Shylo Orchard displays the gigantic ABA Grand Nationals championship trophy.

Shylo Orchard displays the gigantic ABA Grand Nationals championship trophy.

Racing mom queen of BMX hill

Much like the BMX track she used to pedal around as a kid, life has come full circle for Vernon’s Shylo Orchard.

Much like the BMX track she used to pedal around as a kid, life has come full circle for Vernon’s Shylo Orchard.

Now a 37-year-old mother of two, Orchard spent five years wheeling around the bumps, berms and turns at Ranger Park (and countless other tracks around B.C.) in the mid- to late-1980s.

Her grandparents, Jim and recently deceased Hilda, heard the Vernon BMX Club’s advertisement on the radio coming home from church one day. They got her involved and soon after she was hooked.

“I remember one summer we were only home for 10 days,” said Orchard, whose little brother Dallas also competed. “We were living out of the car going from track to track to track in a tent trailer.”

BMX quickly became a family pastime for the Orchards, who became regular fixtures at the Vernon track. The sport’s all-inclusive approach made it appealing, said Orchard, a CEA at the school district’s Alternative Learning Program.

“It’s not just a sport for whoever is participating. It’s a sport that can involve the whole family.

“My mom ran the moto shed, my dad was a corner official, my brother and I raced and my grandma worked in the concession.”

However, life got in the way and Orchard eventually left BMX in Grade 7 to pursue other interests, namely baseball and other team sports.

It wasn’t until 2004, when her two boys – Jared and Landon Fitt, now 12 and 13, respectively – began showing an interest in bikes, that she reconnected with the forested Ranger Park.

“They were both riding two-wheelers by the time they were two,” smiled Orchard, who decided to take them to check out the park.

It was there that she met the Hill clan – parents Don and Arleigh, son Kevin (now a Olympic hopeful in snowboard-cross) and daughter Shanda – who encouraged her to rejoin the club.

It took two weeks of watching Jared and Landon cruise the course before the bike bug bit, and Orchard found herself getting back in the saddle.

“They totally brought it back to me,” said Orchard. “I just wanted to play with the boys. I kind of fumbled around, but going every Tuesday you get a bit better. Training and eating right, it’s crazy where it just goes from there.”

Where it went for Orchard was a North American age-group championship.

After winning the women’s 36-40 division at Canadian nationals earlier this year, Orchard added the U.S. title when she and a handful of KRAPP (Keep Racing At Peak Performance) Weasel Racing teammates entered ABA Grand Nationals last month in Tulsa, Okla.

The win was extra special for Orchard as it was the first time she beat rival Emily Krickler of Elkridge, Md. since the two began battling in 2009.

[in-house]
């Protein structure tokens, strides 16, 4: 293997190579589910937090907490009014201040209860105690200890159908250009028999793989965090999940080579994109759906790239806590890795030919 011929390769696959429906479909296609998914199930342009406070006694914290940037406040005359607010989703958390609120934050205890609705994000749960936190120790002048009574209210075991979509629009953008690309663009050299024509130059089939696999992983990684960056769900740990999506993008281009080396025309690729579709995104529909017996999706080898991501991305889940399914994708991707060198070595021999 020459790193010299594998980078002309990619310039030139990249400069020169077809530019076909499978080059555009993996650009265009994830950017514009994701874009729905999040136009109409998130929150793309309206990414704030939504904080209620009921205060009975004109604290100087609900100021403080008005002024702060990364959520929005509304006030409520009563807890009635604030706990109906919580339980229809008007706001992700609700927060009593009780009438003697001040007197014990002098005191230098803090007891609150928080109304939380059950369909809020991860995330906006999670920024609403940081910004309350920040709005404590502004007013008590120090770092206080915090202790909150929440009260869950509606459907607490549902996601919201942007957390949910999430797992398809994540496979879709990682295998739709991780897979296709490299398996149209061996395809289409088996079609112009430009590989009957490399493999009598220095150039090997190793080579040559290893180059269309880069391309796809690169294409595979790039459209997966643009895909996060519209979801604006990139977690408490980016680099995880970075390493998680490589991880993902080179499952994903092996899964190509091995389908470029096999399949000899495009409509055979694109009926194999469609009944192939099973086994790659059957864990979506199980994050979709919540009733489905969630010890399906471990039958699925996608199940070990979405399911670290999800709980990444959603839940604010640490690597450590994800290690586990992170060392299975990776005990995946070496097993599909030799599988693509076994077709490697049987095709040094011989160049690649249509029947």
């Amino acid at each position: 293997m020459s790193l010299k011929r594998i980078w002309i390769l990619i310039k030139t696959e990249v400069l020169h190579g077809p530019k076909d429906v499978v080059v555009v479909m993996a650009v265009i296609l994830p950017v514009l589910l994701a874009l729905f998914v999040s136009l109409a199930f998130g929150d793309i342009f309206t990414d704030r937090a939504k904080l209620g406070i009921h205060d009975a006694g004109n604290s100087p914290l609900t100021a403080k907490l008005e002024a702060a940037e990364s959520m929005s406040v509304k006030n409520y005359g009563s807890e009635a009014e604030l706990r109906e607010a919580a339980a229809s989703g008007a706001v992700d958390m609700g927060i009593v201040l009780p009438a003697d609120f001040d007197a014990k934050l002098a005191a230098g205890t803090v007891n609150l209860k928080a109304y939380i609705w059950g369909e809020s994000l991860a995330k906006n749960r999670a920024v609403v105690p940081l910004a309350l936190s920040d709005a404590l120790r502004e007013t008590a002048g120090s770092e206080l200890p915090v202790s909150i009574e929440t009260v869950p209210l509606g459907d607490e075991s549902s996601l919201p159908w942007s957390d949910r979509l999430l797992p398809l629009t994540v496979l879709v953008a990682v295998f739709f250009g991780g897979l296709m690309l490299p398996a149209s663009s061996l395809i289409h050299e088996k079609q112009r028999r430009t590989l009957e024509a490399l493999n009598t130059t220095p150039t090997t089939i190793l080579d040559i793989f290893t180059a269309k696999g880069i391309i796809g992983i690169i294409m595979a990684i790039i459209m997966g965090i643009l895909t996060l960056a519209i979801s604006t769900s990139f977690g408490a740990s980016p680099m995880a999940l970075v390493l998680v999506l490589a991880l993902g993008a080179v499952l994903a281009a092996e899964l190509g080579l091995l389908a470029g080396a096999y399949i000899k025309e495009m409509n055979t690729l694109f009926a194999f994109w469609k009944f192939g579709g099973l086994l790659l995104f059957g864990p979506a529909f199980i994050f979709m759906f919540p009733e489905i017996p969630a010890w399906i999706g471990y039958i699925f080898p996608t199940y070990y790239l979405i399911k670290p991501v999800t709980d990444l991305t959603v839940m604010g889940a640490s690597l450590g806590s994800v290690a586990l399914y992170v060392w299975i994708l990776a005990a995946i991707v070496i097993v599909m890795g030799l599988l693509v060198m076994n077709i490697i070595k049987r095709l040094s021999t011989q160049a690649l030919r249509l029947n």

“She was on my list,” grinned Orchard, who earned a towering trophy for the win. “This race, I did it and it’s the first time she’s ever gotten second at the Grands.”

Being a North American champion also earns Orchard superhero status with her kids.

“They’re at the age now where they run circles around me on the snowboard, and they’re amazing mountain bikers, so mom’s gotta have a one-up when she can,” she laughed.

Orchard praised her KRAPP Weasel teammates – Dean Botterill (men’s 46-50), Chris Spence (men’s 41-45) and Ken Botterill (men’s 61+) – for battling in stacked divisions in Tulsa. Spence went up against 18 ex-pro riders in his class, and Ken Botterill made the main in the Race of Champions, finishing sixth overall.

“They did really well considering the calibre.”

Orchard hasn’t really changed her approach to BMX racing since she was little. A typical moto lasts anywhere from 25 to 30 seconds, so she said a strong start is key.

“My gate and my first straight are my strengths,” she said. “Even when I was little I would just pretend the race was to the first corner. Once you get to the first corner, it’s just block and defend. I still teach that to kids today.”

One thing that has changed in BMX is a technique known as pumping, which didn’t exist back then.

Advanced riders are able use their bodies to allow the bike to stay as smooth as possible over jumps and rhythm sections to increase speed and flow through the course more efficiently.

“You can get more speed off the backside of a jump,” said Orchard. “Now when you watch the pros race – (Vernon’s) Brendan Davies, he can do the track faster than most of our club can do it pedalling.”

When Orchard returned to Vernon BMX Club, it was like nothing had changed. Obviously, the neighbourhood around it had grown up, but Ranger Park continues to shade its riders and spectators from both the rain and heat.

“Things had changed, but you couldn’t tell me 20 years had passed,” said Orchard. “All the trees are the same, all the old fir and pine trees. That’s one of my connections to the park.

“We have one of the best parks, best tracks, the best surface. It’s completely maintained.”

Orchard thanked team sponsors Canwest Propane, Skyride Cycle, Silver Star Mountain Resort and A&W.